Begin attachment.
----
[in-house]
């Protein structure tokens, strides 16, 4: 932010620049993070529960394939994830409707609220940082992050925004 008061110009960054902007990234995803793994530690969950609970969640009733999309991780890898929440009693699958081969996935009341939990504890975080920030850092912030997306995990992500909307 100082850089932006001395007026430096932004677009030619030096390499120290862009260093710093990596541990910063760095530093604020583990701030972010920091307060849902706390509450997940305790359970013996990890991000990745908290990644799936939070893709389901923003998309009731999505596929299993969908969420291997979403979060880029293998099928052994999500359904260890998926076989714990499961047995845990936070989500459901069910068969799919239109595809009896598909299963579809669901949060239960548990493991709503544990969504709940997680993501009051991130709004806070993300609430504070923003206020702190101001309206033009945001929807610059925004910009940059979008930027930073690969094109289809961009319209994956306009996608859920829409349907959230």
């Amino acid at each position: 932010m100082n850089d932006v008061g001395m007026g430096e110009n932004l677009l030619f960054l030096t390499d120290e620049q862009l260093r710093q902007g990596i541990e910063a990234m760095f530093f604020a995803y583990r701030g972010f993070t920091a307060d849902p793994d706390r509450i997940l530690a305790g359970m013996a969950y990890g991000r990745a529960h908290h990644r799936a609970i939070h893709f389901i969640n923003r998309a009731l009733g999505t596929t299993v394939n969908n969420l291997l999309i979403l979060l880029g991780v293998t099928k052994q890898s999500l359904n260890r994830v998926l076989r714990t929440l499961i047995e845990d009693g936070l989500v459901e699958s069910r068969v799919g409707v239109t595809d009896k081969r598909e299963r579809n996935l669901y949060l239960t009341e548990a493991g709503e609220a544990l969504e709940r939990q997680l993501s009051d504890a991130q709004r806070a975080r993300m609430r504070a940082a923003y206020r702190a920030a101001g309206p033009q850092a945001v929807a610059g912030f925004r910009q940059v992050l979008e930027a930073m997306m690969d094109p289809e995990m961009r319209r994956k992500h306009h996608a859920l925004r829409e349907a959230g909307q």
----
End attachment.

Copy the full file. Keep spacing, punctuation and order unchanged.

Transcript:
[in-house]
């Protein structure tokens, strides 16, 4: 932010620049993070529960394939994830409707609220940082992050925004 008061110009960054902007990234995803793994530690969950609970969640009733999309991780890898929440009693699958081969996935009341939990504890975080920030850092912030997306995990992500909307 100082850089932006001395007026430096932004677009030619030096390499120290862009260093710093990596541990910063760095530093604020583990701030972010920091307060849902706390509450997940305790359970013996990890991000990745908290990644799936939070893709389901923003998309009731999505596929299993969908969420291997979403979060880029293998099928052994999500359904260890998926076989714990499961047995845990936070989500459901069910068969799919239109595809009896598909299963579809669901949060239960548990493991709503544990969504709940997680993501009051991130709004806070993300609430504070923003206020702190101001309206033009945001929807610059925004910009940059979008930027930073690969094109289809961009319209994956306009996608859920829409349907959230």
């Amino acid at each position: 932010m100082n850089d932006v008061g001395m007026g430096e110009n932004l677009l030619f960054l030096t390499d120290e620049q862009l260093r710093q902007g990596i541990e910063a990234m760095f530093f604020a995803y583990r701030g972010f993070t920091a307060d849902p793994d706390r509450i997940l530690a305790g359970m013996a969950y990890g991000r990745a529960h908290h990644r799936a609970i939070h893709f389901i969640n923003r998309a009731l009733g999505t596929t299993v394939n969908n969420l291997l999309i979403l979060l880029g991780v293998t099928k052994q890898s999500l359904n260890r994830v998926l076989r714990t929440l499961i047995e845990d009693g936070l989500v459901e699958s069910r068969v799919g409707v239109t595809d009896k081969r598909e299963r579809n996935l669901y949060l239960t009341e548990a493991g709503e609220a544990l969504e709940r939990q997680l993501s009051d504890a991130q709004r806070a975080r993300m609430r504070a940082a923003y206020r702190a920030a101001g309206p033009q850092a945001v929807a610059g912030f925004r910009q940059v992050l979008e930027a930073m997306m690969d094109p289809e995990m961009r319209r994956k992500h306009h996608a859920l925004r829409e349907a959230g909307q």